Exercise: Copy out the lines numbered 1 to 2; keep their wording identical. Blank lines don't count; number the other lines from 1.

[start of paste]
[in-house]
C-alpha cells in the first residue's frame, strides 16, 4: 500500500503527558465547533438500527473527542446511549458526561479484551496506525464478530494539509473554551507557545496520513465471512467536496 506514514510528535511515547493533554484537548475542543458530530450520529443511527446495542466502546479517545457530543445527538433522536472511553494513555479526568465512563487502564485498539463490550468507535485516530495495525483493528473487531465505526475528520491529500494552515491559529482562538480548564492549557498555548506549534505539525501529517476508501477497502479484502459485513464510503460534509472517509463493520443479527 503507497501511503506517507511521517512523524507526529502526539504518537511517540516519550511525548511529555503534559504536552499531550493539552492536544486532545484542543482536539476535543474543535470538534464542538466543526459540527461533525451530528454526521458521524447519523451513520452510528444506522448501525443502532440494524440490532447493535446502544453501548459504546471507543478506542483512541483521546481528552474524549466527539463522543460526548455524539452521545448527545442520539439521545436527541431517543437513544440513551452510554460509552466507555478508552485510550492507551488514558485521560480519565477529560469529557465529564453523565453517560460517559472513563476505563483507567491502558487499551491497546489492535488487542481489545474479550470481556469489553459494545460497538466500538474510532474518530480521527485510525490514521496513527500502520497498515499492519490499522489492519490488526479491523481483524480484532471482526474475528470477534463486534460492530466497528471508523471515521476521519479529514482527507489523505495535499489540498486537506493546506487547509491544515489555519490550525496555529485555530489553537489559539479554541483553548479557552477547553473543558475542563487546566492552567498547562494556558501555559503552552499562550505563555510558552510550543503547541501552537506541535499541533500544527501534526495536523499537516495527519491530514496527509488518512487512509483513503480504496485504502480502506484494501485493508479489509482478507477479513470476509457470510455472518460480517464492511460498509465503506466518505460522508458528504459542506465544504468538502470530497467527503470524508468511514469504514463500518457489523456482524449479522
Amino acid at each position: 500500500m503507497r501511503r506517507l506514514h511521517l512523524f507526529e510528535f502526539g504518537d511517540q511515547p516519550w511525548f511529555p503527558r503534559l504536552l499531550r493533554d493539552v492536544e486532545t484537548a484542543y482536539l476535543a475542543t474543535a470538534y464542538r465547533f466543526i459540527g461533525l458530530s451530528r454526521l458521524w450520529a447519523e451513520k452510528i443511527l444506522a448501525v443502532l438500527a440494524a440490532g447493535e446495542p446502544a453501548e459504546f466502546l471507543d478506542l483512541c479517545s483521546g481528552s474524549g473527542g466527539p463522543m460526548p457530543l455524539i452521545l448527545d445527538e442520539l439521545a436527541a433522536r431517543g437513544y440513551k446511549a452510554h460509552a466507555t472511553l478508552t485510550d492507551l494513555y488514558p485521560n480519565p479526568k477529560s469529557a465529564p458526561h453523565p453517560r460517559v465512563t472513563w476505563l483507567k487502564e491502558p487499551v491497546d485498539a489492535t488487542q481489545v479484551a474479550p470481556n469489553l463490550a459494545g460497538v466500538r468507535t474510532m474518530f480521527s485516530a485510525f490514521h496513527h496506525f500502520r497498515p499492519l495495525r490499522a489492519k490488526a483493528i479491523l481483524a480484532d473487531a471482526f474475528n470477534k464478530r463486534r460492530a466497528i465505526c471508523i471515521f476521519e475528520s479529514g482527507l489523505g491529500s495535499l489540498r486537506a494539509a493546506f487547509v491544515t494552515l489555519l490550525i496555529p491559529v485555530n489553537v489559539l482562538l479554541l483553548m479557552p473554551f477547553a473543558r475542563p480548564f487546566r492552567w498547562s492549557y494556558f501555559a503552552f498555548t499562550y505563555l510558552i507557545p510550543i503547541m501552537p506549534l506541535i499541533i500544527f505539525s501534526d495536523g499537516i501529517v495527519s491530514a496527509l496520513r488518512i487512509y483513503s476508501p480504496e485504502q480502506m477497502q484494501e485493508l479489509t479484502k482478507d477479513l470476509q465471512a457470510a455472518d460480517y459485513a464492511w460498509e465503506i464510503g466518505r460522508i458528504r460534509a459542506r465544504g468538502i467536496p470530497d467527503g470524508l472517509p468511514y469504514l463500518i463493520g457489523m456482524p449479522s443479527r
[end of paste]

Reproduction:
[in-house]
C-alpha cells in the first residue's frame, strides 16, 4: 500500500503527558465547533438500527473527542446511549458526561479484551496506525464478530494539509473554551507557545496520513465471512467536496 506514514510528535511515547493533554484537548475542543458530530450520529443511527446495542466502546479517545457530543445527538433522536472511553494513555479526568465512563487502564485498539463490550468507535485516530495495525483493528473487531465505526475528520491529500494552515491559529482562538480548564492549557498555548506549534505539525501529517476508501477497502479484502459485513464510503460534509472517509463493520443479527 503507497501511503506517507511521517512523524507526529502526539504518537511517540516519550511525548511529555503534559504536552499531550493539552492536544486532545484542543482536539476535543474543535470538534464542538466543526459540527461533525451530528454526521458521524447519523451513520452510528444506522448501525443502532440494524440490532447493535446502544453501548459504546471507543478506542483512541483521546481528552474524549466527539463522543460526548455524539452521545448527545442520539439521545436527541431517543437513544440513551452510554460509552466507555478508552485510550492507551488514558485521560480519565477529560469529557465529564453523565453517560460517559472513563476505563483507567491502558487499551491497546489492535488487542481489545474479550470481556469489553459494545460497538466500538474510532474518530480521527485510525490514521496513527500502520497498515499492519490499522489492519490488526479491523481483524480484532471482526474475528470477534463486534460492530466497528471508523471515521476521519479529514482527507489523505495535499489540498486537506493546506487547509491544515489555519490550525496555529485555530489553537489559539479554541483553548479557552477547553473543558475542563487546566492552567498547562494556558501555559503552552499562550505563555510558552510550543503547541501552537506541535499541533500544527501534526495536523499537516495527519491530514496527509488518512487512509483513503480504496485504502480502506484494501485493508479489509482478507477479513470476509457470510455472518460480517464492511460498509465503506466518505460522508458528504459542506465544504468538502470530497467527503470524508468511514469504514463500518457489523456482524449479522